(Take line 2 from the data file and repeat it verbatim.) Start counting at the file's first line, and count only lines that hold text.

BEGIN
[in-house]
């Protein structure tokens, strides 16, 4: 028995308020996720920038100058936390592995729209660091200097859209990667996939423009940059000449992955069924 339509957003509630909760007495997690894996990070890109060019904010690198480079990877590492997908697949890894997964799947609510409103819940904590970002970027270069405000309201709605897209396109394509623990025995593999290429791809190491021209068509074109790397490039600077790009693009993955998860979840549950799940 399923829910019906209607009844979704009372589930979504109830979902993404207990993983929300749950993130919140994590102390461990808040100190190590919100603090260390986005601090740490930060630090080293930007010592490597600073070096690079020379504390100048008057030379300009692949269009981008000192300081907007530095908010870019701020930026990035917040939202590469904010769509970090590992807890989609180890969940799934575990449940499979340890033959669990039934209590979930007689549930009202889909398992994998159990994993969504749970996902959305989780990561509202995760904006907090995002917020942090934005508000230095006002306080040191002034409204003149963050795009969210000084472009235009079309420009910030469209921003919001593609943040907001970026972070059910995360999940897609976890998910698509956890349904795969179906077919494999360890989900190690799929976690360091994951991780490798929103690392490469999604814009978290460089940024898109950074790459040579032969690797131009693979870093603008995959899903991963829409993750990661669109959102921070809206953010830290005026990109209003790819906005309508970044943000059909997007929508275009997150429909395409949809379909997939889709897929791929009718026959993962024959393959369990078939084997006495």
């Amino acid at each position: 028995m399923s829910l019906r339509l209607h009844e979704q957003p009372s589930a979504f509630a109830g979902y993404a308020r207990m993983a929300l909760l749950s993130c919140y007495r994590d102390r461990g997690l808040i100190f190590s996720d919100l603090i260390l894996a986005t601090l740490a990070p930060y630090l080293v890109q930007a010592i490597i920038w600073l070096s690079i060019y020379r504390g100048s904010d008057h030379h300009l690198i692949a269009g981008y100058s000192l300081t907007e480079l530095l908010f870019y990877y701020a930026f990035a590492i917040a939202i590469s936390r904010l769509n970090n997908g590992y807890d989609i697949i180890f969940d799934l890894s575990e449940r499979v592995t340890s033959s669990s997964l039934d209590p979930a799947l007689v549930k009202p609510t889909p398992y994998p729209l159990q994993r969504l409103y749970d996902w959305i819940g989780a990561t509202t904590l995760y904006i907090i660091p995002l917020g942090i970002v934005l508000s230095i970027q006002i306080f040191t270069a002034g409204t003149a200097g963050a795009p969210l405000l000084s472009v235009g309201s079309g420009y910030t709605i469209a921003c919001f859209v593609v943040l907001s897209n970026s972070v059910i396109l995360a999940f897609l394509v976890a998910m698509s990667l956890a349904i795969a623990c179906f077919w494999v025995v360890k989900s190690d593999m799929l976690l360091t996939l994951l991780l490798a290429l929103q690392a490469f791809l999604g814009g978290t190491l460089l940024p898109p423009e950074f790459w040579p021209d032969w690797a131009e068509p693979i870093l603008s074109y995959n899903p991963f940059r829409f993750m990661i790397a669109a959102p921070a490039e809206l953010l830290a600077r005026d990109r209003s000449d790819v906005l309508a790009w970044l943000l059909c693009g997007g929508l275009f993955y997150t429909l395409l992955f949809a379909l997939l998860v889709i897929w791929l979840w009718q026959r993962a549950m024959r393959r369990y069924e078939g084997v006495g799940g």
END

């Protein structure tokens, strides 16, 4: 028995308020996720920038100058936390592995729209660091200097859209990667996939423009940059000449992955069924 339509957003509630909760007495997690894996990070890109060019904010690198480079990877590492997908697949890894997964799947609510409103819940904590970002970027270069405000309201709605897209396109394509623990025995593999290429791809190491021209068509074109790397490039600077790009693009993955998860979840549950799940 399923829910019906209607009844979704009372589930979504109830979902993404207990993983929300749950993130919140994590102390461990808040100190190590919100603090260390986005601090740490930060630090080293930007010592490597600073070096690079020379504390100048008057030379300009692949269009981008000192300081907007530095908010870019701020930026990035917040939202590469904010769509970090590992807890989609180890969940799934575990449940499979340890033959669990039934209590979930007689549930009202889909398992994998159990994993969504749970996902959305989780990561509202995760904006907090995002917020942090934005508000230095006002306080040191002034409204003149963050795009969210000084472009235009079309420009910030469209921003919001593609943040907001970026972070059910995360999940897609976890998910698509956890349904795969179906077919494999360890989900190690799929976690360091994951991780490798929103690392490469999604814009978290460089940024898109950074790459040579032969690797131009693979870093603008995959899903991963829409993750990661669109959102921070809206953010830290005026990109209003790819906005309508970044943000059909997007929508275009997150429909395409949809379909997939889709897929791929009718026959993962024959393959369990078939084997006495």